L.F. Van Dillen
W.W. van Dijk
- Moral fixations: The role of moral integrity and social anxiety in the selective avoidance of social threat
- Biological Psychology
- Pages (from-to)
- Document type
- Faculty of Social and Behavioural Sciences (FMG)
- Psychology Research Institute (PsyRes)
People derive their sense of belonging from perceptions of being a moral person. Research moreover suggests that social cues of rejection rapidly influence visual scanning, and result in avoidant gaze behavior, especially in socially anxious individuals. With the current eye-tracking experiment, we therefore examined whether moral integrity threats and affirmations influence selective avoidance of social threat, and how this varies with individual differences in social anxiety. Fifty-nine participants retrieved a memory of a past immoral, moral, or neutral act. Next, participants passively viewed angry, happy, and neutral faces, while we recorded how often they first fixated on the eyes. In addition, we administered the Liebowitz Social Anxiety Scale (1987). Participants first fixated less on angry eyes compared to happy or neutral eyes when their moral integrity was threatened, and this selective avoidance was enhanced with increasing social anxiety. Following a moral affirmation, however, participants no longer selectively avoided the eyes of angry faces, regardless of individual differences in social anxiety. The results thus suggest that both low and high socially anxious people adjust their social gaze behavior in response to threats and affirmations of their moral integrity, pointing to the importance of the social context when considering affective processing biases.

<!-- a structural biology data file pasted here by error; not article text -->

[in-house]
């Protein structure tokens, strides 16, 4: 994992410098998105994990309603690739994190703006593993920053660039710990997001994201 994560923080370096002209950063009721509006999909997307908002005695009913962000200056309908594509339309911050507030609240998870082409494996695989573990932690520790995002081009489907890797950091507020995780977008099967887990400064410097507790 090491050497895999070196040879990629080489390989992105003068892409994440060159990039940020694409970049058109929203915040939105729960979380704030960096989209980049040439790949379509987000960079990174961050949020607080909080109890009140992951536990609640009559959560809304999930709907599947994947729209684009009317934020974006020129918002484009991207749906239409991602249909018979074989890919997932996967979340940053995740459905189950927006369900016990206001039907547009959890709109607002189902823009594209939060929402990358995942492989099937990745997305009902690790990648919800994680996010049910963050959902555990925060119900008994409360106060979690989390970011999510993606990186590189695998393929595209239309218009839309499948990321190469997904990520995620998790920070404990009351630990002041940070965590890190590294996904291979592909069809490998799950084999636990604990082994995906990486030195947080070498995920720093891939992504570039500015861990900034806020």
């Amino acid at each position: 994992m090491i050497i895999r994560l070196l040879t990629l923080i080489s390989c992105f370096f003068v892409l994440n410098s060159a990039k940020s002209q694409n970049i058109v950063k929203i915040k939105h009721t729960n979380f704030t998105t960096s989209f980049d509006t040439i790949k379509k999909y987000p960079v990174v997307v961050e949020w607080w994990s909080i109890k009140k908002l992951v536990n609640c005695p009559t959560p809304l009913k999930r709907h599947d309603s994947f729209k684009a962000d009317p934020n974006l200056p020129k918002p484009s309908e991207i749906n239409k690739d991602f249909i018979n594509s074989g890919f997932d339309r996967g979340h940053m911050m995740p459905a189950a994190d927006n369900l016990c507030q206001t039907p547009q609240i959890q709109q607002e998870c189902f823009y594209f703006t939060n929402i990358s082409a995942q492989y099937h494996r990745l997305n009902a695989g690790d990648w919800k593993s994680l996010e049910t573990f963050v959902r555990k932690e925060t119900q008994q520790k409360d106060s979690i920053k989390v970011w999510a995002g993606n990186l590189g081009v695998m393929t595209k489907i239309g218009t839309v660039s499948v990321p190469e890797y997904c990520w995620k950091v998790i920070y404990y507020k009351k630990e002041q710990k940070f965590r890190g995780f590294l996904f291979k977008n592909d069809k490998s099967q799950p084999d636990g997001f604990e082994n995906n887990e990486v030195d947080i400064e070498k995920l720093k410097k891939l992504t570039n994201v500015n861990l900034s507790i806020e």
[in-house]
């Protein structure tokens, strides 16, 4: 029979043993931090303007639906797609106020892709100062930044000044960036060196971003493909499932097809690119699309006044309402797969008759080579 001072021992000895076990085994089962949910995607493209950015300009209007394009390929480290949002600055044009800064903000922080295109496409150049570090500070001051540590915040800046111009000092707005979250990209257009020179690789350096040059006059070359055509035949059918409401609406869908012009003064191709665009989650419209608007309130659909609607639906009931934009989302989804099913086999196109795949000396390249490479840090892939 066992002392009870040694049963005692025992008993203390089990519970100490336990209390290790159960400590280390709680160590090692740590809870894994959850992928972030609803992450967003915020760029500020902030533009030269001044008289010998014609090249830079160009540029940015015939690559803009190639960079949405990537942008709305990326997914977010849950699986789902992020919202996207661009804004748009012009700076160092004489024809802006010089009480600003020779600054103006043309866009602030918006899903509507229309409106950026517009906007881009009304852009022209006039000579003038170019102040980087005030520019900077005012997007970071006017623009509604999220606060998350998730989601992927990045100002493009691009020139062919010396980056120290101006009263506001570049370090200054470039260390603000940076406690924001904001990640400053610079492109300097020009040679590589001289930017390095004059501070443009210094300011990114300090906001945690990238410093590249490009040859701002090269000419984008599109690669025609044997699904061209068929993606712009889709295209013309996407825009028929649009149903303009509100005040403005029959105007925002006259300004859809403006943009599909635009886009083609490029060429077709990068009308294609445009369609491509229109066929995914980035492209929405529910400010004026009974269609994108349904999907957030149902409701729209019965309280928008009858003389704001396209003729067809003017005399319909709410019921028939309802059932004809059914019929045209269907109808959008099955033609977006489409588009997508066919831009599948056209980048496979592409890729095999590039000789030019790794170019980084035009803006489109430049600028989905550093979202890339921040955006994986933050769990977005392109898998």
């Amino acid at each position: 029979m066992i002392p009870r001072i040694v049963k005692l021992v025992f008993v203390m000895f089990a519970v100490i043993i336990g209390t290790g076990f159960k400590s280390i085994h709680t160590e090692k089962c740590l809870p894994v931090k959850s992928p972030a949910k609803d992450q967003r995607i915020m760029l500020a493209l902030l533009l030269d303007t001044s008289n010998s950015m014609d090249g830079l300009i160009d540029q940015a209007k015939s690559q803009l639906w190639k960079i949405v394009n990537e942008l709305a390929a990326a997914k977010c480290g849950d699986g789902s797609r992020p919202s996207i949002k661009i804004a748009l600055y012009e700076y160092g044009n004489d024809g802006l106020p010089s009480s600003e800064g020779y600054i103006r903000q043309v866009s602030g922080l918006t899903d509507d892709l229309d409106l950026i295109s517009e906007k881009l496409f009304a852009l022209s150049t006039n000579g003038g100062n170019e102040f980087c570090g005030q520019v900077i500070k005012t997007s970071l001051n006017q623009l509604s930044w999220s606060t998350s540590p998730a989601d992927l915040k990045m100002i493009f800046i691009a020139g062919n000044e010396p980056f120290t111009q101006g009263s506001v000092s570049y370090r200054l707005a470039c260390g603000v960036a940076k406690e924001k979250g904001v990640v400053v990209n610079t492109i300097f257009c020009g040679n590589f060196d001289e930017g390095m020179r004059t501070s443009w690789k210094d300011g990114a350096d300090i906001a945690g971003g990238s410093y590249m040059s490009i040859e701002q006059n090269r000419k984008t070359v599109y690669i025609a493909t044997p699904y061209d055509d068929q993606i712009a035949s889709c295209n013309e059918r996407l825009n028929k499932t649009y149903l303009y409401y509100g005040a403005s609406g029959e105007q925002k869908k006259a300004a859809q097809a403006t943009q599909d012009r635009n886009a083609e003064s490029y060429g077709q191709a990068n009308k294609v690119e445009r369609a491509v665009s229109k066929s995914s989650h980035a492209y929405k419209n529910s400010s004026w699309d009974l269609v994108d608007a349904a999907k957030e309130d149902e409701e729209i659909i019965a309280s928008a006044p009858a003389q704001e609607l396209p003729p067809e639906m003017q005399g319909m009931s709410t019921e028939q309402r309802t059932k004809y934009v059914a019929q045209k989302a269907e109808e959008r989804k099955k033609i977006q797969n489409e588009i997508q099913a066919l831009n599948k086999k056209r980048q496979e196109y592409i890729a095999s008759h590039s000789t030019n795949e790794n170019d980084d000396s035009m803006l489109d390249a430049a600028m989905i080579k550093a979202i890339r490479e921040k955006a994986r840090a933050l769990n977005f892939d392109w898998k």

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- Part of special issue: "Neurocognitive mechanisms modulating attention bias in anxiety: Current perspectives". - With supplementary material.
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